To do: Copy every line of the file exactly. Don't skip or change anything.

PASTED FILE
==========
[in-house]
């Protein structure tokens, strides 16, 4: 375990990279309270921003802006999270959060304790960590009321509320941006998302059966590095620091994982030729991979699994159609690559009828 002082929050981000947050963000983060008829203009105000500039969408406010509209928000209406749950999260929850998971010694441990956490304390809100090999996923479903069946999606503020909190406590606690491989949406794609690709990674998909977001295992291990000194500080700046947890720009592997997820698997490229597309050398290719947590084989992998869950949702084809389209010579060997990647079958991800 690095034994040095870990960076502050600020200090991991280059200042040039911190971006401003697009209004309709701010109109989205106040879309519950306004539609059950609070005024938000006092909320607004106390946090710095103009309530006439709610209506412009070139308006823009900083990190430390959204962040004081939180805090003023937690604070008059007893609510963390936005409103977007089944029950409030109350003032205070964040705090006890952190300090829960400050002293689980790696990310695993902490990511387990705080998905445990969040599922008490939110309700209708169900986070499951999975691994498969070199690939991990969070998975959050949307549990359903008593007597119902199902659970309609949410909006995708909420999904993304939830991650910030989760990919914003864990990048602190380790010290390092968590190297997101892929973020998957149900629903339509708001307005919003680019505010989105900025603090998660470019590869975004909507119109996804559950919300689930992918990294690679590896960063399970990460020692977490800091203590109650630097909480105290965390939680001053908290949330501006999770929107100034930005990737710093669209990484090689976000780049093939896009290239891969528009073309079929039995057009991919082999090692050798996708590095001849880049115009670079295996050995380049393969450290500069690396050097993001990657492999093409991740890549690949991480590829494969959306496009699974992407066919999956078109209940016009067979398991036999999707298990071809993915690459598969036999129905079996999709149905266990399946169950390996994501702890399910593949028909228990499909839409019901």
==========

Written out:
[in-house]
């Protein structure tokens, strides 16, 4: 375990990279309270921003802006999270959060304790960590009321509320941006998302059966590095620091994982030729991979699994159609690559009828 002082929050981000947050963000983060008829203009105000500039969408406010509209928000209406749950999260929850998971010694441990956490304390809100090999996923479903069946999606503020909190406590606690491989949406794609690709990674998909977001295992291990000194500080700046947890720009592997997820698997490229597309050398290719947590084989992998869950949702084809389209010579060997990647079958991800 690095034994040095870990960076502050600020200090991991280059200042040039911190971006401003697009209004309709701010109109989205106040879309519950306004539609059950609070005024938000006092909320607004106390946090710095103009309530006439709610209506412009070139308006823009900083990190430390959204962040004081939180805090003023937690604070008059007893609510963390936005409103977007089944029950409030109350003032205070964040705090006890952190300090829960400050002293689980790696990310695993902490990511387990705080998905445990969040599922008490939110309700209708169900986070499951999975691994498969070199690939991990969070998975959050949307549990359903008593007597119902199902659970309609949410909006995708909420999904993304939830991650910030989760990919914003864990990048602190380790010290390092968590190297997101892929973020998957149900629903339509708001307005919003680019505010989105900025603090998660470019590869975004909507119109996804559950919300689930992918990294690679590896960063399970990460020692977490800091203590109650630097909480105290965390939680001053908290949330501006999770929107100034930005990737710093669209990484090689976000780049093939896009290239891969528009073309079929039995057009991919082999090692050798996708590095001849880049115009670079295996050995380049393969450290500069690396050097993001990657492999093409991740890549690949991480590829494969959306496009699974992407066919999956078109209940016009067979398991036999999707298990071809993915690459598969036999129905079996999709149905266990399946169950390996994501702890399910593949028909228990499909839409019901």